• Dog bowls may still smell of the last meal they held, so you might try using a paper plate instead of a dog bowl to reduce nausea.

Vomiting and Lack of Appetite in Dogs

If your dog is vomiting, your dog will not feel like eating, and you can withhold food for 12-24 hours.5,6 After this time period, reintroduce small amounts of water.

If your dog can keep down the water, then offer a few bites of a bland diet.5,6 Good bland diet options include commercial gastrointestinal diets and home-cooked foods such as plain, boiled chicken or cooked, plain white rice.5,6

There are also medications that can help stimulate appetite and control nausea. Talk with your veterinarian to come up with a specific plan for your dog.

Pain and Lack of Appetite in Dogs

If you think your dog is not eating because they are in pain, speak with your veterinarian about adjusting your dog’s pain management plan.

Keep in mind that pain can come from many different sources. Arthritis pain, for example, can cause your dog to not eat. It’s important to discover the source of your dog’s pain and address it directly. Once pain is better managed, dogs usually resume eating normally.

When to Call Your Vet About Your Dog Not Eating

It can sometimes be hard to decide when exactly to contact your veterinarian when you notice your dog not eating. Is it an emergency?

You know your dog best, so trust your gut instincts and contact your veterinarian if you are concerned about your dog’s appetite. The sooner you get whatever is wrong addressed, the better.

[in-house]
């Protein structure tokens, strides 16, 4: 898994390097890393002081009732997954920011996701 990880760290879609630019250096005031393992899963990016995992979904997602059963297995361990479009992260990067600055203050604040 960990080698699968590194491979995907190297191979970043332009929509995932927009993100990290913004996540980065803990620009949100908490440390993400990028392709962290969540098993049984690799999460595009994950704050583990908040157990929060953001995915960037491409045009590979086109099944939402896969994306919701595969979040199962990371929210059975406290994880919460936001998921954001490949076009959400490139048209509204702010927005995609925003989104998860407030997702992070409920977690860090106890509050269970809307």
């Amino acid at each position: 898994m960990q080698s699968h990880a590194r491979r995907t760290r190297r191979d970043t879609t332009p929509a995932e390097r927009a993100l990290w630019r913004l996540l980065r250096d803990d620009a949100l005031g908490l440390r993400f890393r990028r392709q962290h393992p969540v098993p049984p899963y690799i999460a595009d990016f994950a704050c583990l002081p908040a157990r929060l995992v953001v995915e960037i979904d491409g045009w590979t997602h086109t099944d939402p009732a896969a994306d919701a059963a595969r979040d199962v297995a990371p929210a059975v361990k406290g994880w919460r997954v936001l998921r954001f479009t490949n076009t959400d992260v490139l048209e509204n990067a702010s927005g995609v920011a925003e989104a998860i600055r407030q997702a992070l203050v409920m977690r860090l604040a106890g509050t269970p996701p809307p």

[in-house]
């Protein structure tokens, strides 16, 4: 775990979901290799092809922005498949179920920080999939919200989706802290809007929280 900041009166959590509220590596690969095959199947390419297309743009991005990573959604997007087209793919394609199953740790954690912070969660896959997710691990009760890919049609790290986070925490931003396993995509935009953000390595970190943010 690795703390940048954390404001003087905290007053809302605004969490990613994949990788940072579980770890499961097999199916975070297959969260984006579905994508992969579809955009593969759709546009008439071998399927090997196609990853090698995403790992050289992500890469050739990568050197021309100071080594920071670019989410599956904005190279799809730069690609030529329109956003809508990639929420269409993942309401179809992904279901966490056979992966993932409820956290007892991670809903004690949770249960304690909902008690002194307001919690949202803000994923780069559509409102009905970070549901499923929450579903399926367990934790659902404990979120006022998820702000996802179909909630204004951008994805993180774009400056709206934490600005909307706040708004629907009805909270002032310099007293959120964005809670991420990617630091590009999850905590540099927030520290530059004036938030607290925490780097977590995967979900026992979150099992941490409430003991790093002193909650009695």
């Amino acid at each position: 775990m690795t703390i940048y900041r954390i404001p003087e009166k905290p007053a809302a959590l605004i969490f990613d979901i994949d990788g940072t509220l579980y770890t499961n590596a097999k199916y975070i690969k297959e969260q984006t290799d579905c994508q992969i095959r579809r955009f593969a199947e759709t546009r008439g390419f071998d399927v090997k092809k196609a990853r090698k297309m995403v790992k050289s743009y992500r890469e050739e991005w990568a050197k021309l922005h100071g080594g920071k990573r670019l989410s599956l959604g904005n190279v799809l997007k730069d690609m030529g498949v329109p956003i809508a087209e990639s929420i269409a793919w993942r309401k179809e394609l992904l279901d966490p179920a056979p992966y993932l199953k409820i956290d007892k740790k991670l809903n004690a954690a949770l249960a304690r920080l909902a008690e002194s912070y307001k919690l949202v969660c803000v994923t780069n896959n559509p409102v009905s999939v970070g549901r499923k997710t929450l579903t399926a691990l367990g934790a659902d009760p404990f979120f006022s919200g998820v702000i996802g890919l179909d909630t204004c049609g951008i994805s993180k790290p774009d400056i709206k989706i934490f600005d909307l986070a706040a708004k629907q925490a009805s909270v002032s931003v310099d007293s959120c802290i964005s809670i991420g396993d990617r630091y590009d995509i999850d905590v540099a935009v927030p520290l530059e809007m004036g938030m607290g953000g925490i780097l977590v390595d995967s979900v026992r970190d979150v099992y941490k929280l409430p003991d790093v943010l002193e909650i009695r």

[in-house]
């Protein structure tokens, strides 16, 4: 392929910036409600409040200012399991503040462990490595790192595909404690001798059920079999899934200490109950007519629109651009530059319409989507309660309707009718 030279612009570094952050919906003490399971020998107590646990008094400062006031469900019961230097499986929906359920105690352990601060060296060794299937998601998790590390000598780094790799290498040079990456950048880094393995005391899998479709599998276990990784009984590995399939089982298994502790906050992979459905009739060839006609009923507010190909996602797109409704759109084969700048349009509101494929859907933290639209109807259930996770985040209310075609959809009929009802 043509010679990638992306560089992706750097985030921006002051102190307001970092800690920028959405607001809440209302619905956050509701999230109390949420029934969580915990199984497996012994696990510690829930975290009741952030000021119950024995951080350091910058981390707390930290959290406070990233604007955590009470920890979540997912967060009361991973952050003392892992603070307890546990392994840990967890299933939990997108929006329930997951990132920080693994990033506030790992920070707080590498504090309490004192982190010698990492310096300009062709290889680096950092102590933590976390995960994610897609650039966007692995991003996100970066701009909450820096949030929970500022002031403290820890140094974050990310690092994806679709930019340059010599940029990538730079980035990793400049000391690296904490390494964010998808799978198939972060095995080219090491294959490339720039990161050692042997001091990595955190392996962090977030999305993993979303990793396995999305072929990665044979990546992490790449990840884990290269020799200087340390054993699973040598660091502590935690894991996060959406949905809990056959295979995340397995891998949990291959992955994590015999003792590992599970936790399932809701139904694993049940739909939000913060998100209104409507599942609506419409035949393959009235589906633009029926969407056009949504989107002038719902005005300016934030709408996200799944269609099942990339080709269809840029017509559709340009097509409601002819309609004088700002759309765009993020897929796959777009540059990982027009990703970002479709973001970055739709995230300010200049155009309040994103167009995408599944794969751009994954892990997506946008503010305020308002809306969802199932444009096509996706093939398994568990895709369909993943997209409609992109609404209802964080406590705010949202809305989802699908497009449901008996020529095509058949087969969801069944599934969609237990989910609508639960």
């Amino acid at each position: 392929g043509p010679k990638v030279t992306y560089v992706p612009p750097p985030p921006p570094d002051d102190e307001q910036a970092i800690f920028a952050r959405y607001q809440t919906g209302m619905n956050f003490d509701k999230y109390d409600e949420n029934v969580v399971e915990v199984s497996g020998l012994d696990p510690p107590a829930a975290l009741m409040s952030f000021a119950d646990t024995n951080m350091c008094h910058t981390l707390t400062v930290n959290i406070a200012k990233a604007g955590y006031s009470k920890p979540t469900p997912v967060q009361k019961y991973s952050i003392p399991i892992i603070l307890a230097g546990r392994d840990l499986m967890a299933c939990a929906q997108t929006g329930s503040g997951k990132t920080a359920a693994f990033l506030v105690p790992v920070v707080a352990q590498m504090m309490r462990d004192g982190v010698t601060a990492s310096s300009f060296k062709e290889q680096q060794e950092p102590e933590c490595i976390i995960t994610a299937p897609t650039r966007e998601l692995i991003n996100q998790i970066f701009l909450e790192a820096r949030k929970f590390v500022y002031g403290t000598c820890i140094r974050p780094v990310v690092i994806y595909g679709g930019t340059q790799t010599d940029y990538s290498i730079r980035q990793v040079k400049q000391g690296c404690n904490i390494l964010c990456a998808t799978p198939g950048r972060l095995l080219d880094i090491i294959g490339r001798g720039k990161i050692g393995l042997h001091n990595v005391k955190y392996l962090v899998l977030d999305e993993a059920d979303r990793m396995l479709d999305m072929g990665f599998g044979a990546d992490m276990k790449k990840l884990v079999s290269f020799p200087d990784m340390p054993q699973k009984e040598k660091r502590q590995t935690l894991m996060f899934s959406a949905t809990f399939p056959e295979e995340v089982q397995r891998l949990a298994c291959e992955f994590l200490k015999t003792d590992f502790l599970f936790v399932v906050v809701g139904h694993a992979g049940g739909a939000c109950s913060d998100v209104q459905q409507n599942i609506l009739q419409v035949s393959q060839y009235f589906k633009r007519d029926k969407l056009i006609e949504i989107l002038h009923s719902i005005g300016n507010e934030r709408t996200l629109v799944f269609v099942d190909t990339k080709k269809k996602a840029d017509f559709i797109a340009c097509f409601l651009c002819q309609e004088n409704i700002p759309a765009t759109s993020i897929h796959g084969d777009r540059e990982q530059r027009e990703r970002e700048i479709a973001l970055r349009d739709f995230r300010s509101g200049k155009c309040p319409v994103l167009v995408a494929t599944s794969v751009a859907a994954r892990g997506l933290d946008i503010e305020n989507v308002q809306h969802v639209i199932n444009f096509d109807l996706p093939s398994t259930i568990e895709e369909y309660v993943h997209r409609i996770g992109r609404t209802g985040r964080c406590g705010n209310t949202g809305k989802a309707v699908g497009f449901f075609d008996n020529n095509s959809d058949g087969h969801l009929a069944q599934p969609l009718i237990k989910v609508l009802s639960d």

Certainly, if your dog is running a fever over 103°F, if she cannot keep water down, or if inappetence or vomiting persists for more than twenty-four hours, you should contact your veterinarian.5,6

Things that Help Improve Appetite in Dogs

There are a variety of medications that can help with a lack of appetite in dogs.

Appetite Stimulants

An important appetite stimulant is capromorelin (Entyce®), which triggers receptors in the brain which can increase a dog’s desire to eat.7,8

Entyce is available as an oral liquid that you can easily give at home. It is relatively well tolerated with the main side effects being vomiting and diarrhea in a small percentage of dogs.7

Currently, there appear to be limited contraindications for giving capromorelin in dogs with most types of cancer,8 however, further investigation into the interaction between capromorelin and dogs with malignant melanoma and certain types of malignant breast cancer is needed.8

Your veterinarian can advise you as to whether capromorelin is a good choice for your dog. Other commonly used appetite stimulants include mirtazapine9 and cyproheptadine.

Anti-Nausea Medications

Since nausea and vomiting are common causes of inappetence, anti-nausea medications can help improve appetite.

Commonly used anti-nausea medications include maropitant (Cerenia), ondansetron, and metoclopramide.9

Oral forms can easily be given at home, though injectable formulations are also available for those dogs who are unable to keep down oral medications due to vomiting.

Your veterinarian can advise you as to what anti-nausea medications may be useful as part of your dog’s treatment protocol.

Short Term Fasting

In human medicine, evidence is emerging that short-term fasting around the administration of certain types of chemotherapy may help decrease the severity of some side effects including nausea and vomiting.10-12

While further research is needed, this may be a strategy that could prove useful in veterinary medicine as well, and your oncologist may have some suggestions about timing meals on chemotherapy days.